• Does WAW advocacy increase the moral concern for digital minds? Some WAW advocates I talked to thought that increasing the moral concern for digital minds is an important consequence of WAW advocacy. Perhaps we could empirically research whether spreading WAW values really increases moral concern for digital minds (e.g., with surveys), if it hasn’t been researched already. Although if it turned out that WAW advocacy does increase moral concern for digital minds, it still wouldn’t necessarily follow that it’s a priority to increase WAW advocacy, as there could be more direct and effective ways to help digital minds (such as work done by the Center on Long-Term Risk, AI safety work, EA community building, etc.).
  • Would people want to colonize space with digital or biological minds? Also, would people want to colonize space at all? Surveys on this could inform how important the issues raised in this article are, although I’m not sure if answers would be very indicative of what would actually happen (even if an aligned AGI is developed soon).

I haven’t looked if there are surveys on these topics already.


This article was written by Saulius Šimčikas in a personal capacity. It will be a part of a sequence of my articles about wild animal welfare. Opinions expressed are solely my own and do not express the views or opinions of my employer. 

Thanks to Brian Tomasik, Holly Elmore, Jacob Peacock, Marcus A. Davis, Michael St. Jules, Neil Dullaghan. Oscar Horta, Willem Sleegers, William McAuliffe for reviewing drafts of this post (or a part of a draft of this post) and making valuable comments. Thanks to Katy Moore for copy-editing. All mistakes are my own.


Azarian, B. (2016). The Myth of Sentient Machines. Psychology Today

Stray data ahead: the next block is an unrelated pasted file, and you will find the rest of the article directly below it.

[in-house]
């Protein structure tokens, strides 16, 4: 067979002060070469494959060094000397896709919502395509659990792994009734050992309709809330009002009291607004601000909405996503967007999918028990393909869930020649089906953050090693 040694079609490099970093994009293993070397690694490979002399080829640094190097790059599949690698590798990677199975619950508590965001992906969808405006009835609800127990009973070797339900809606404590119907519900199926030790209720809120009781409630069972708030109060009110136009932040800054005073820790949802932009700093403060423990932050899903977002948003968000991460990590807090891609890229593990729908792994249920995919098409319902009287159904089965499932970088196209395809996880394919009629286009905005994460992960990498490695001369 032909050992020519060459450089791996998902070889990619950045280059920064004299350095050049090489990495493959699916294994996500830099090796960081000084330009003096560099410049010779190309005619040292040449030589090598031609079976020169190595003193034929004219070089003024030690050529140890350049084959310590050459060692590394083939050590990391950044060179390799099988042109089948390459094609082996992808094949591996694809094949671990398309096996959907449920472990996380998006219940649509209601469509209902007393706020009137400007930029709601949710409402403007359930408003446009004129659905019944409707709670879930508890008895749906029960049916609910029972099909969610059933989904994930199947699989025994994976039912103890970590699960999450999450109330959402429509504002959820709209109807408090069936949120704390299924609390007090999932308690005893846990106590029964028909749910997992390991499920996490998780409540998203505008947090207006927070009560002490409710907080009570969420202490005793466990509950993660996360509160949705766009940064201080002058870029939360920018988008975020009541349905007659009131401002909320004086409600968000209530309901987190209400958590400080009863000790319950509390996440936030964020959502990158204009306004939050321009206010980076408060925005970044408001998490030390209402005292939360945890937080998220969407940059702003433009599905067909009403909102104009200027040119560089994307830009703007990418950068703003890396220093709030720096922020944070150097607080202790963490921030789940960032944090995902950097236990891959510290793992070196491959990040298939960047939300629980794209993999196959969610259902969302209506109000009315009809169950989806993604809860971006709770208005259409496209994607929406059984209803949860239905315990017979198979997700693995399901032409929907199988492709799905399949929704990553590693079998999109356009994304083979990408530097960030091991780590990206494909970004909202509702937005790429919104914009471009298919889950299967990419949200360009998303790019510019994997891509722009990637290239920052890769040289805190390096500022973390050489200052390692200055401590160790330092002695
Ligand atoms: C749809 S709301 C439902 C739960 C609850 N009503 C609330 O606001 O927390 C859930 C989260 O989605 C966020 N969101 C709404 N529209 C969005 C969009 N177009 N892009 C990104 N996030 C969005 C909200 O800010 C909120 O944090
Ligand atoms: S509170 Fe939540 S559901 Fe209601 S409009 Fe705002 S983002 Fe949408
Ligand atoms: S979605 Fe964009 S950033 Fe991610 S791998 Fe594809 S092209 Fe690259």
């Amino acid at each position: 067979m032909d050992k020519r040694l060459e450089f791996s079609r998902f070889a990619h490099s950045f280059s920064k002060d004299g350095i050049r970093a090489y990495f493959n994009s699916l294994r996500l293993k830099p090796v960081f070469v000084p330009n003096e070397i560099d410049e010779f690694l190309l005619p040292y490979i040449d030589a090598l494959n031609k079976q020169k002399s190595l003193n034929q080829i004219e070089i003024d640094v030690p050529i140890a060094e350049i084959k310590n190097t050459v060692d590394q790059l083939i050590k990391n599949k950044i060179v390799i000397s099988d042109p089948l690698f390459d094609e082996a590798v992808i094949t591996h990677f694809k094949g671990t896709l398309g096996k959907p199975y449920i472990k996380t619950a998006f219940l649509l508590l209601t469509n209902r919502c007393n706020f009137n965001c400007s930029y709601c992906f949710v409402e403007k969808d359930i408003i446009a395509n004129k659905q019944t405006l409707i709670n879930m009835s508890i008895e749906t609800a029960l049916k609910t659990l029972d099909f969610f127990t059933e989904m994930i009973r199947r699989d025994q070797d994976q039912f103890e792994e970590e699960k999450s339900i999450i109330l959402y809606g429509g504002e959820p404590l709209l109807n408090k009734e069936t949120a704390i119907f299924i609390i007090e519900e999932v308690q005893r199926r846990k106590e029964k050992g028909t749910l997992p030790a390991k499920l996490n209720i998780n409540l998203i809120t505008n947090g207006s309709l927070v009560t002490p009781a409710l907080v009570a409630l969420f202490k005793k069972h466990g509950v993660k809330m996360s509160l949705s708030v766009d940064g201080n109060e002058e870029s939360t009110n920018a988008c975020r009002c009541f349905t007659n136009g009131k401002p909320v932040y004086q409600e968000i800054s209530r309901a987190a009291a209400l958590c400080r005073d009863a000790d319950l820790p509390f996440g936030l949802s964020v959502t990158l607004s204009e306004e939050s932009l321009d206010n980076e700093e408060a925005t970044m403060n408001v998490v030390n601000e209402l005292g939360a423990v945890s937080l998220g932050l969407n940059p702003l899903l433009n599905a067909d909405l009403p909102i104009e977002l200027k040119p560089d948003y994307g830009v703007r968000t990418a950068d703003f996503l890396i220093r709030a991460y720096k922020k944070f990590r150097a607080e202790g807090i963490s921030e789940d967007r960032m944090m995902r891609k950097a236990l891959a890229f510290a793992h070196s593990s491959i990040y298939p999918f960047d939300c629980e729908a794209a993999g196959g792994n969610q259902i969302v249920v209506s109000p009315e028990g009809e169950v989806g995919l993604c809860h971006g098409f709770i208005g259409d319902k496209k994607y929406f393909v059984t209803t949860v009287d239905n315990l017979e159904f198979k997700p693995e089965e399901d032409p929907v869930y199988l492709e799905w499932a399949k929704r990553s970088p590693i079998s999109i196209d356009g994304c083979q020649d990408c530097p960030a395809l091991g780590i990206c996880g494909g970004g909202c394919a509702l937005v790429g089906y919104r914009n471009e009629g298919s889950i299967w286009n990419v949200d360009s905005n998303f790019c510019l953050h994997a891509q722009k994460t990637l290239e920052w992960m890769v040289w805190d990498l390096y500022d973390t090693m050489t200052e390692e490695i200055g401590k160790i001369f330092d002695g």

Bostrom, N., Douglas, T., & Sandberg, A. (2016). The Unilateralist’s Curse and the Case for a Principle of Conformity. Social epistemology, 30(4), 350-371. 

Grob, P., Searle, B., Rusnakova, S., & Moslemi, C. (2019). An ethical Discourse about directed Panspermia. 

Harris, J., & Anthis, J. R. (2021). The moral consideration of artificial entities: a literature review. Science and Engineering Ethics, 27(4), 1-95.

Johnson, R. D., & Holbrow, C. H. (Eds.). (1977). Space settlements: A design study (Vol. 413). Scientific and Technical Information Office, National Aeronautics and Space Administration.

Kargel, J. S. (2004). Mars: a warmer, wetter planet.

Liedholm, S. E. (2019). Persistence and reversibility: Long-term design considerations for wild animal welfare interventions

O'Brien, G. D. (2022). Directed Panspermia, Wild Animal Suffering, and the Ethics of World‐Creation. Journal of Applied Philosophy, 39(1), 87-102.

Sivula, O. (2022). The Cosmic Significance of Directed Panspermia: Should Humanity Spread Life to Other Solar Systems?. Utilitas, 1-17.

Tomasik, B. (2013). Thoughts Regarding the Simulation Hypothesis

Tomasik, B. (2015). Why digital sentience is relevant to animal activists

Tomasik, B. (2016). How the Simulation Argument Dampens Future Fanaticism

Tomasik, B. (2017). Lab Universes: Creating Infinite Suffering

  1. ^

    Of course, we are also causing a major extinction event which will alter life on Earth forever due to butterfly effects. But it’s too difficult to predict how that would affect the future millions of years from now, what that would mean for WAW, and how our actions now would influence it.

  2. ^

    Note that this would also mean that life on Earth has also likely appeared as a result of aliens spreading life to our planet. This theory seems to be taken somewhat seriously in academia but is not the main one.

  3. ^